The research team has shown that the early humans who worked the stones from the Heidenschmiede had an excellent working memory overall. The new study results supported other investigations, according to which the Neanderthals possessed great mental flexibility and adaptability, coupled with manual dexterity. At the same time, the varied and elaborate manufacturing processes made visible also provide an explanation as to why a great variability of the assemblages are found in stone artifacts from the Middle Paleolithic.

The University of Tübingen

Related Articles

Archaeologists may have found Lyobaa, the Zapotec Land of the Dead

1 July 2023

1 July 2023

An archaeological team from the Lyobaa project has confirmed the existence of a vast Zapotec underground complex in their study...

The first settlement of the Cimmerians in Anatolia may be Büklükale

7 June 2022

7 June 2022

Archaeologists estimated that the first settlement in Anatolia of the Cimmerians, who left Southern Ukraine before Christ (about 8th century...

Unique Roman Cavalry Parade Helmet Recreated

6 April 2024

6 April 2024

Two replicas have been created of the gilded silver unique Roman cavalry helmet that amateur archaeologists found in 2001 while...

Swiss Scientists Identify Arrowhead Made from a Meteoritic Iron

1 August 2023

1 August 2023

In a recent study of archaeological collections in the Lake Biel region in Switzerland, an arrowhead from the Bronze Age,...

Nearly 300-million-year-old Oldest known fossilized reptile skin found in Oklahoma cave resembles that of modern crocodiles

17 January 2024

17 January 2024

Paleontologists say they’ve identified and described the oldest fossilized reptile skin ever found. A team of paleontologists from the University...

A 2000-year-old Rare Artifact was Found Near Poltava

25 May 2021

25 May 2021

Scarab beetle pendant found near the Ukrainian city of Poltava. During the building of the H-31 motorway in the Poltava...

Scientists discover traces of paint on the Parthenon Sculptures that reveal their true colours

12 October 2023

12 October 2023

Recent research on the Parthenon Sculptures has found traces of the original paint used to decorate the Parthenon Sculptures, revealing...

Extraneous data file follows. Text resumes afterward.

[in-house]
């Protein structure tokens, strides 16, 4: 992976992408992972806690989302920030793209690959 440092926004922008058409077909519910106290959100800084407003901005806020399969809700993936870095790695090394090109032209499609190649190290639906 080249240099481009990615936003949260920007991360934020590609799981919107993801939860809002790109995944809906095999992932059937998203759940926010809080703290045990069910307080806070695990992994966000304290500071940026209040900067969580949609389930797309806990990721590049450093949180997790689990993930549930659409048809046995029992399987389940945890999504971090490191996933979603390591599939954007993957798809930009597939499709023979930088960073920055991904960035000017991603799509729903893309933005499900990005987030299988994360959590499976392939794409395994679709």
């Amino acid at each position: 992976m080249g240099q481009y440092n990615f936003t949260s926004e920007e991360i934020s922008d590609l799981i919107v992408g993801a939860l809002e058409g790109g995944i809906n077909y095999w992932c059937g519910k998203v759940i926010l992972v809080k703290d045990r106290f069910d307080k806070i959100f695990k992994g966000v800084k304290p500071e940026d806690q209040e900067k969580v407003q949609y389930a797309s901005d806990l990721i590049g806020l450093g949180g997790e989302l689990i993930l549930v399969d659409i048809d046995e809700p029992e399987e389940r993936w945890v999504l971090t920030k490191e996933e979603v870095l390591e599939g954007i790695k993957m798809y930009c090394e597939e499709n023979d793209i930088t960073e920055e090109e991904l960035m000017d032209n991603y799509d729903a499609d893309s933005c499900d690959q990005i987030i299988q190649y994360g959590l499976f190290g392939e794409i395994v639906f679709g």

The 3,200-year-old perfume of Tapputi, the first female chemist in history, came to life again

24 July 2022

24 July 2022

One of the scent formulas written in Akkadian on clay tablets by Tapputi, known as the world’s first female perfumer...

Archaeologists find the largest bronze beast of Sanxingdui ruins

4 September 2022

4 September 2022

The largest and only one of its kind discovered in China to date, the bronze beast was discovered by archaeologists...

Archaeologists find new clues about North Carolina’s ‘Lost Colony’ from the 16th century

11 May 2024

11 May 2024

Archaeologists from The First Colony Foundation have yielded a tantalizing clue about the fate of the Lost Colony, the settlers...

The ancestors of many animal species alive today may have lived in a delta in what is now China, new research suggests

20 April 2022

20 April 2022

The ancestors of many animal species alive today may have lived in a delta in what is now China, new...

Anatolia’s first company was founded 4000 years ago with 15 kilos of gold!

26 May 2024

26 May 2024

A 4,000-year-old tablet found in Kültepe shows that the first company in Anatolia was established by 12 people with 15...

The ancient city of Kastabala will soon have a colonnaded Street

4 September 2021

4 September 2021

The archaeological excavation of the ancient city of Kastabala in Osmaniye Province in southern Turkey continues. Kastabala-Hierapolis is one of...

Research Helps İlluminate the History of the Scythians with 111 Ancient Genomes

27 March 2021

27 March 2021

Due to their interactions and conflicts with the major contemporaries of Eurasia, the Scythians enjoyed legendary status in history and...

A 2,000-year-old ancient “mirror” throws light on aristocratic life in China

17 May 2022

17 May 2022

Archeologists in Beijing have successfully reconstructed a 2,000-year-ago dressing mirror once cherished by the high nobility during the Han Dynasty....